Good marks need excellent scribes
They are working hard to score well in the board exams hearing their lessons on cassette recorders for many hours; struggling with computer keys and memorising Braille texts.india Updated: Mar 01, 2006 12:36 IST
They are working hard to score well in the board exams hearing their lessons on cassette recorders for many hours; struggling with computer keys and memorising Braille texts.
But, these visually-challenged students are also worrying about writers (scribes), who will write the exams on their behalf. Says Hari Narayan, a Class X student from Mount Carmel, “I am more worried about the scribe. Will he be able to draw diagrams for me?”As per norms, scribes should be a year junior to the student.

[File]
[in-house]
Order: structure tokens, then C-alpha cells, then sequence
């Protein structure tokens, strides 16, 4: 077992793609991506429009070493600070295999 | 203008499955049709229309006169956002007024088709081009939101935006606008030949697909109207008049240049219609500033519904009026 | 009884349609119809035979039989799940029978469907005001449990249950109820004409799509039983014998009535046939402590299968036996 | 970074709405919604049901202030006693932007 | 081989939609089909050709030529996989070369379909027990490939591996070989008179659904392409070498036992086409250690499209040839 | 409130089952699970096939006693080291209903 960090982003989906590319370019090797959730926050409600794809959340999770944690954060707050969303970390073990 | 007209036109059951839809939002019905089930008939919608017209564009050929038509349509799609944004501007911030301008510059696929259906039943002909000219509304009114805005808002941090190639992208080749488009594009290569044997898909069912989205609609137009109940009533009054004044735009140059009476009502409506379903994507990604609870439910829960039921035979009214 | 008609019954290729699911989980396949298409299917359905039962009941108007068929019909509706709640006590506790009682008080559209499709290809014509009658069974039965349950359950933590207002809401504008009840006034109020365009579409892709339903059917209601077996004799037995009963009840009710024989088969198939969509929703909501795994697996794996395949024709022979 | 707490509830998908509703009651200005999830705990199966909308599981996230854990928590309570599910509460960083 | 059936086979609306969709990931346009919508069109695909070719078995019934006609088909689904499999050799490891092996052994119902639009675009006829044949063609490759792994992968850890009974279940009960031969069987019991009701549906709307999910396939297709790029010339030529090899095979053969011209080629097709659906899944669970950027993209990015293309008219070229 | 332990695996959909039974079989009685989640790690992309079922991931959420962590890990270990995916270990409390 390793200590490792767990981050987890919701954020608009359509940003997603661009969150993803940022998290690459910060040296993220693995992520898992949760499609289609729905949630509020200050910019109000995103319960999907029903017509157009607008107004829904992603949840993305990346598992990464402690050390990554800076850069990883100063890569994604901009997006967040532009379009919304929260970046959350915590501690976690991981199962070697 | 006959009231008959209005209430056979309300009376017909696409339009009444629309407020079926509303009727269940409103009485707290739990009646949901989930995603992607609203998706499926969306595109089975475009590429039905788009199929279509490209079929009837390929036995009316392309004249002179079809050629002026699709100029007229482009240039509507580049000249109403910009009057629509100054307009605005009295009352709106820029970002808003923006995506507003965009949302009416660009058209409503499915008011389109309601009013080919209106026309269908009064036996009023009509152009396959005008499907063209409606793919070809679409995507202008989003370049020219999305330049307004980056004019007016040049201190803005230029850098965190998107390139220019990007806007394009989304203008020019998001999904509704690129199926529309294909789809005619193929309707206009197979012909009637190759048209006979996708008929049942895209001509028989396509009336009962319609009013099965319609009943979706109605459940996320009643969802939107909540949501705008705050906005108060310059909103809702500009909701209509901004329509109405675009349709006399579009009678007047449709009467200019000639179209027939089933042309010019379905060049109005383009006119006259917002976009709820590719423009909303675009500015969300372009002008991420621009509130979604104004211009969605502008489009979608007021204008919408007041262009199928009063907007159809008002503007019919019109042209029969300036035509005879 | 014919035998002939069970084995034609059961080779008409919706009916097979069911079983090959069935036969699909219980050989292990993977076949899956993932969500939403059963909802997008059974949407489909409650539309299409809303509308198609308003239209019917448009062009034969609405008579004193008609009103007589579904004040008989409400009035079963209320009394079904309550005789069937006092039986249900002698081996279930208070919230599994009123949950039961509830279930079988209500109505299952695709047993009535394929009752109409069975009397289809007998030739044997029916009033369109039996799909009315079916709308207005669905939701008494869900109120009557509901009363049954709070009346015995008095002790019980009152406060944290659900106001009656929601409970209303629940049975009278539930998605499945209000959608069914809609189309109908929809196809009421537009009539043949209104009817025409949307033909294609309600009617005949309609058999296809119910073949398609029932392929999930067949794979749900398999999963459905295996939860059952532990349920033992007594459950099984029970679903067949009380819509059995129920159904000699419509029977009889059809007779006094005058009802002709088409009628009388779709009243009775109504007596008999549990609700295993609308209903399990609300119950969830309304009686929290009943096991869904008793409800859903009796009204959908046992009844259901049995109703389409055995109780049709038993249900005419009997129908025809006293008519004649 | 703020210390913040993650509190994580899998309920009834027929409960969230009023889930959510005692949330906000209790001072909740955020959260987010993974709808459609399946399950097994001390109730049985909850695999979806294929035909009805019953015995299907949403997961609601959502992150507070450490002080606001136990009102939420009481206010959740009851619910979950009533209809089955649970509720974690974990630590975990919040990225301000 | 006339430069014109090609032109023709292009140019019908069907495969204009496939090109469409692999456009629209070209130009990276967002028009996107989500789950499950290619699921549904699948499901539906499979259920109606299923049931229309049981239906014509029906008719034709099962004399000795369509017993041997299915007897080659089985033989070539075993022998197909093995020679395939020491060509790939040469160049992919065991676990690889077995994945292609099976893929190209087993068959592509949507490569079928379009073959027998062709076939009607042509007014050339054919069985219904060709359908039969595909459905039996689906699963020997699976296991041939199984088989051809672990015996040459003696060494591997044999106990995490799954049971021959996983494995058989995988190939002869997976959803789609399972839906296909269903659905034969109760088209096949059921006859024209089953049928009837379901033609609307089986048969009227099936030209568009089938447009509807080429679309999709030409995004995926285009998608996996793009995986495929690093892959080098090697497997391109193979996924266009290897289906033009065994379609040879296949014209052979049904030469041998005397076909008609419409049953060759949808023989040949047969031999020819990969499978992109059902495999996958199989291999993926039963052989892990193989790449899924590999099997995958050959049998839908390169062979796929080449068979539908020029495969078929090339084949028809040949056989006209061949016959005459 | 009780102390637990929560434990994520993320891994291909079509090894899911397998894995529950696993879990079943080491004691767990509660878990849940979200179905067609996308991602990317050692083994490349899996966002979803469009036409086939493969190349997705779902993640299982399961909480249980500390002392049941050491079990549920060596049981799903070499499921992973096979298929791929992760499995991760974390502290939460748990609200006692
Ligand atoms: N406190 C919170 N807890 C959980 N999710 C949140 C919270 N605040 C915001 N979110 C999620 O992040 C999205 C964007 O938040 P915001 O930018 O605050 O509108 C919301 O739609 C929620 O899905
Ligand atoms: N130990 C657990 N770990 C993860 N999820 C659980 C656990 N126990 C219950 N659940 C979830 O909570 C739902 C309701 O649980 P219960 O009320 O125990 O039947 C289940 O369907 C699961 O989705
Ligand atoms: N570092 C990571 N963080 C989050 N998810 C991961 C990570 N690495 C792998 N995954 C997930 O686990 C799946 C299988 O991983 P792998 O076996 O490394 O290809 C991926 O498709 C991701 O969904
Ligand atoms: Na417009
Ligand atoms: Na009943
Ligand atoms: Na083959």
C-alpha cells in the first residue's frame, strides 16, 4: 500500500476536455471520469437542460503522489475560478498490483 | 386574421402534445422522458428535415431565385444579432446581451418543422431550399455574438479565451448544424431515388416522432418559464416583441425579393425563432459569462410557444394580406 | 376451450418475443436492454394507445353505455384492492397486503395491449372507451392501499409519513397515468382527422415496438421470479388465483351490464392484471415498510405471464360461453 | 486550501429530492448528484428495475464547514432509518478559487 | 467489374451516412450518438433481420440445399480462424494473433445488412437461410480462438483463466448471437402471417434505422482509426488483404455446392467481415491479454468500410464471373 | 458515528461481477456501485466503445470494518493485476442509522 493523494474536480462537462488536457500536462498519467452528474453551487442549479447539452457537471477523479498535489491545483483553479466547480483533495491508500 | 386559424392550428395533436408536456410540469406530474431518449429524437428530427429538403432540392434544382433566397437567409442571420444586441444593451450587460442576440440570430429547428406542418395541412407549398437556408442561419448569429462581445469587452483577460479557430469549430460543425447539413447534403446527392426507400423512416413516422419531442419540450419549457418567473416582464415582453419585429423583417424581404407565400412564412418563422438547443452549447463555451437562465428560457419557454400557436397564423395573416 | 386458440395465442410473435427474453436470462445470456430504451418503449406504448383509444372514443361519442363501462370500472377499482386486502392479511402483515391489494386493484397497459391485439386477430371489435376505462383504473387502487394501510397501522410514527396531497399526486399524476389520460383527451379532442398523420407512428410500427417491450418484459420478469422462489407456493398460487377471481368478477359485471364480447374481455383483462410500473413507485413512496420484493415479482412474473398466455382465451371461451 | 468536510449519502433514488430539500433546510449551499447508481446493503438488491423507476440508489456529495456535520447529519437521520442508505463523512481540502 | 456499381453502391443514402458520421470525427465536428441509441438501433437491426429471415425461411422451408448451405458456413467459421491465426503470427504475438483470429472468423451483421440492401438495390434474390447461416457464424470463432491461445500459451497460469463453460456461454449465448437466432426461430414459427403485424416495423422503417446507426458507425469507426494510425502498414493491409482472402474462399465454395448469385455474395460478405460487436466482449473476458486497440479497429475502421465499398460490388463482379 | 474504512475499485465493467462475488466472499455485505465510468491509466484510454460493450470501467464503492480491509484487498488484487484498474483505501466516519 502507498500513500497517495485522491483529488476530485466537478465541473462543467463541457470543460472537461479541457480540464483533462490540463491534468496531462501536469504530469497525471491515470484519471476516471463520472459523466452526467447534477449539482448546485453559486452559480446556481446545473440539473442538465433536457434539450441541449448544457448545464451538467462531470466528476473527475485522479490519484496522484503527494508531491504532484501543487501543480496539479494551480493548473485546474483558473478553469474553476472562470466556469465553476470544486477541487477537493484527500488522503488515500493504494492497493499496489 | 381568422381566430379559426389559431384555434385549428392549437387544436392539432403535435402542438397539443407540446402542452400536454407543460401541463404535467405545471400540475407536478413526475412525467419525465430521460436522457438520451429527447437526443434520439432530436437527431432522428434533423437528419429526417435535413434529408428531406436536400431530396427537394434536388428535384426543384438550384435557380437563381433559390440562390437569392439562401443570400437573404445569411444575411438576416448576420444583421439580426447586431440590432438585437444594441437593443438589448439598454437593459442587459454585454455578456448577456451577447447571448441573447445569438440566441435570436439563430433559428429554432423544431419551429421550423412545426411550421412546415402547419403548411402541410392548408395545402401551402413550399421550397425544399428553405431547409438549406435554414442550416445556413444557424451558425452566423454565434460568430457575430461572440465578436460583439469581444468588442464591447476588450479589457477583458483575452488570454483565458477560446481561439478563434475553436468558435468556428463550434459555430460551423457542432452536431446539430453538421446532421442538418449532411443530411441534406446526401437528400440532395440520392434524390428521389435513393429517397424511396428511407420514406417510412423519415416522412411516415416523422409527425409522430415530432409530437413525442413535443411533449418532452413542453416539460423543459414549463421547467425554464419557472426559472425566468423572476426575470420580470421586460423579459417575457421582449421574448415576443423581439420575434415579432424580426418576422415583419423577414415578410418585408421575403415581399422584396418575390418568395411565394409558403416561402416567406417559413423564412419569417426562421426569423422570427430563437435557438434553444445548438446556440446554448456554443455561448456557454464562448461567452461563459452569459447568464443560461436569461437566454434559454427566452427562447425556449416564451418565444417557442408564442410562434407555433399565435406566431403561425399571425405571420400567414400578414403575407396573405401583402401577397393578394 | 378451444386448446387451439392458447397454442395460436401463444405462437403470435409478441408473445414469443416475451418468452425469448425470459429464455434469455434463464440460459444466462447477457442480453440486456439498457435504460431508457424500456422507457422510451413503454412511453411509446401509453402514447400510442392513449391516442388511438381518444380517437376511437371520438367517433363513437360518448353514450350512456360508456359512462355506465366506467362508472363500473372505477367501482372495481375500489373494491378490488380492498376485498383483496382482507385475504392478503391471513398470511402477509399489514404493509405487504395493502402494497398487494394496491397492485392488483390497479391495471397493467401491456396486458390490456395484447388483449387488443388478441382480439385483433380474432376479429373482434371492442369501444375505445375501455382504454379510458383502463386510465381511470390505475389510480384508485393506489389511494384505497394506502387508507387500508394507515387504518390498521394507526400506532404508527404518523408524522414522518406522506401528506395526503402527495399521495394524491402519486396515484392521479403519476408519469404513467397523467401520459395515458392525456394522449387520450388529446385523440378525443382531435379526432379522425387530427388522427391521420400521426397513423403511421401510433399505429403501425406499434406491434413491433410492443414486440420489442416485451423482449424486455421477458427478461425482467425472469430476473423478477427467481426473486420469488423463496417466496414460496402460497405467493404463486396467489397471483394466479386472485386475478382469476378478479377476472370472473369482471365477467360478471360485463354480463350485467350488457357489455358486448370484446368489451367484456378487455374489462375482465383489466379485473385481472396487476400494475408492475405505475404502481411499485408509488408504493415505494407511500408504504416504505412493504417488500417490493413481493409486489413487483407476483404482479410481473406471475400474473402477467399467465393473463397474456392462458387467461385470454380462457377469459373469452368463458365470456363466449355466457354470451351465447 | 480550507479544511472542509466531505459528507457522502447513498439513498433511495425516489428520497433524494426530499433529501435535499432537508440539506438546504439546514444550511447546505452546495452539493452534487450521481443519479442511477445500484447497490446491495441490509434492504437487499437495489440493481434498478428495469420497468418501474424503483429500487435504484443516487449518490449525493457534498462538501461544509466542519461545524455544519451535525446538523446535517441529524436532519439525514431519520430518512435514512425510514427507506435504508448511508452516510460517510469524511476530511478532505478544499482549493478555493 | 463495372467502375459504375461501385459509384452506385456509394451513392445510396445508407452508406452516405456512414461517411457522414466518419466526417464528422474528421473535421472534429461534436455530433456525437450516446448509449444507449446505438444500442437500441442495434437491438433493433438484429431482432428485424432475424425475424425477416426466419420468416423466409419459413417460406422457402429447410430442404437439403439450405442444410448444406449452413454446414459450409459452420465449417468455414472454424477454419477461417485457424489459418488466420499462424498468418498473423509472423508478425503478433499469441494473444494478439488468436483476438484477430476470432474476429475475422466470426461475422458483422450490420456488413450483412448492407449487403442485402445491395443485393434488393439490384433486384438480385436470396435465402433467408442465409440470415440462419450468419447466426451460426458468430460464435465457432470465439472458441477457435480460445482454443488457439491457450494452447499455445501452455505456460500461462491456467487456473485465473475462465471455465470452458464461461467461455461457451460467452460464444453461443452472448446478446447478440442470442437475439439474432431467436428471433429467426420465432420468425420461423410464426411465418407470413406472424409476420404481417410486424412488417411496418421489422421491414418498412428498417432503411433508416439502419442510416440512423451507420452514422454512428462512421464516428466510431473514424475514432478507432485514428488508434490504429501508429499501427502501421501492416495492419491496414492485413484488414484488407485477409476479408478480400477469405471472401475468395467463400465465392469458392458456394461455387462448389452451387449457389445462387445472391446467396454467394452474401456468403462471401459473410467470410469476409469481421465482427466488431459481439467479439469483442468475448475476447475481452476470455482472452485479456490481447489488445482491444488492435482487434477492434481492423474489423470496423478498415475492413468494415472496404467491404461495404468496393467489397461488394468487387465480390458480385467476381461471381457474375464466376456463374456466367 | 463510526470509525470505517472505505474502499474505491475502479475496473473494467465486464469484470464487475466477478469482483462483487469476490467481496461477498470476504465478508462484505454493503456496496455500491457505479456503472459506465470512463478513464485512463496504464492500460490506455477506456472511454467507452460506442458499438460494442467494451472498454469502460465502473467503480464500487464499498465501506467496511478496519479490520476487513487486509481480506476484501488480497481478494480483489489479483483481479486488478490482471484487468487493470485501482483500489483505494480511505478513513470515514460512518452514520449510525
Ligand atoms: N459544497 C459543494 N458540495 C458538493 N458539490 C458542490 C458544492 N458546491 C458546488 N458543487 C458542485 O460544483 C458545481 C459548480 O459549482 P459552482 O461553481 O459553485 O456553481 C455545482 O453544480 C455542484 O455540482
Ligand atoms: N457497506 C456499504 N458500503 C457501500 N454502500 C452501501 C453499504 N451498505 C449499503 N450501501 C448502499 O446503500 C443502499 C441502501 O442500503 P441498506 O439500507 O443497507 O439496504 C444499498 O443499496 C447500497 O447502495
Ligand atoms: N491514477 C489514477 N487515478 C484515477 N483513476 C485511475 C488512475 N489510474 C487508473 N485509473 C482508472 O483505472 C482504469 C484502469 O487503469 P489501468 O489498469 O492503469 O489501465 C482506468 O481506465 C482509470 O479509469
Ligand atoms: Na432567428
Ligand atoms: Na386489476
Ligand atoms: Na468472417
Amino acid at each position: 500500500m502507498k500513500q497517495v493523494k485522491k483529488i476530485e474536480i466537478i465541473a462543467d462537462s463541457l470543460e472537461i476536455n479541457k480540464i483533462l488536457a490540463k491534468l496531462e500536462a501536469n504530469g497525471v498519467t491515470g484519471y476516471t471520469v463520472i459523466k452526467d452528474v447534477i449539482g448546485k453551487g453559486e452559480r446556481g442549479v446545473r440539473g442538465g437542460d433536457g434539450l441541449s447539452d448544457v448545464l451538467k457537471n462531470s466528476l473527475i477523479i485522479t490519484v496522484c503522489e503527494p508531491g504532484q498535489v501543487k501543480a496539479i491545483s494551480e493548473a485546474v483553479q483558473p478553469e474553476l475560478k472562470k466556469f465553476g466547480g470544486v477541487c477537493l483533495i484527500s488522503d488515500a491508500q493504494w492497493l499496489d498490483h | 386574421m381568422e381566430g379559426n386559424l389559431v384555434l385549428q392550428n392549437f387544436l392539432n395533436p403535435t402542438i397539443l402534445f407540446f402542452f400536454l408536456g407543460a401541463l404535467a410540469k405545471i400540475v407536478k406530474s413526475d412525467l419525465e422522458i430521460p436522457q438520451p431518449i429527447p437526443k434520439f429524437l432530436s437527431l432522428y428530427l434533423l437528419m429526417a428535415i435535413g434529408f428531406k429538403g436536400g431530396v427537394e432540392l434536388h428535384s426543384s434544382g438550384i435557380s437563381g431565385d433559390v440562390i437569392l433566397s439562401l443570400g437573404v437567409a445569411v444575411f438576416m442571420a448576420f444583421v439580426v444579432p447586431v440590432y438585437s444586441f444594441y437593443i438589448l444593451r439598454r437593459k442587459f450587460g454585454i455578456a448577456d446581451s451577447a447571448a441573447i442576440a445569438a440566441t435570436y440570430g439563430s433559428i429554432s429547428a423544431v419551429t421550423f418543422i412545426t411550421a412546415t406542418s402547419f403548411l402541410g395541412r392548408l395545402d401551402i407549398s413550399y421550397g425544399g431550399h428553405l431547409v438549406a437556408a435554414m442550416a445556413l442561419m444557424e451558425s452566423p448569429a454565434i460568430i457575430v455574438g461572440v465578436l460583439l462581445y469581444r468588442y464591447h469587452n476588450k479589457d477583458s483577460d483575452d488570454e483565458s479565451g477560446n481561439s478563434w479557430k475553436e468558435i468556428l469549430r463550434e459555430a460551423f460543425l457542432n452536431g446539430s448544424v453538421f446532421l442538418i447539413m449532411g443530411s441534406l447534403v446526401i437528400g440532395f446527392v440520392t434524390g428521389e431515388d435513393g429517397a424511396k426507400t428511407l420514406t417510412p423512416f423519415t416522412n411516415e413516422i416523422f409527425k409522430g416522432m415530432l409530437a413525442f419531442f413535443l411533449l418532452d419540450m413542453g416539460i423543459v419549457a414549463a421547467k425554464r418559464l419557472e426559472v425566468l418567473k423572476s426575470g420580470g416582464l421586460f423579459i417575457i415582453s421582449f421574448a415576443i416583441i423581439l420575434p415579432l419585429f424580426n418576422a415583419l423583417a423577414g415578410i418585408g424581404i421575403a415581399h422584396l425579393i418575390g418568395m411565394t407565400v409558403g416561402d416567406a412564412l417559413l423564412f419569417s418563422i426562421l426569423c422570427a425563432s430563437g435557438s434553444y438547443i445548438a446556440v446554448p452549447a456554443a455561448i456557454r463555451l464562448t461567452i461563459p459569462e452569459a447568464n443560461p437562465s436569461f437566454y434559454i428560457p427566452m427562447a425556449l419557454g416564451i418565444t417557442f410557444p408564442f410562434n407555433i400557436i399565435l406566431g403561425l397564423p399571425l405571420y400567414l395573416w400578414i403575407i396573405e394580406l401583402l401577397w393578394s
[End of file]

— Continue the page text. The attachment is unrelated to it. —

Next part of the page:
For Class XII students, they should be from a different stream. Scribes allotted to the visually-challenged students often don’t understand what a student is saying. Moreover, finding scribes is itself quite a task. Neither does the CBSE, nor the school help the students in this regard.
“Sometimes scribes don’t turn up at exam centres,” informs Prof CD Tamboli, director, National Association for the Blind (NAB). CBSE had allowed use of computers for writing boards in 2003.
“But due to lack of training in computers, students are still dependent on scribes,” Dipendra Manocha, director of IT, NAB said.
First Published: Mar 01, 2006 12:36 IST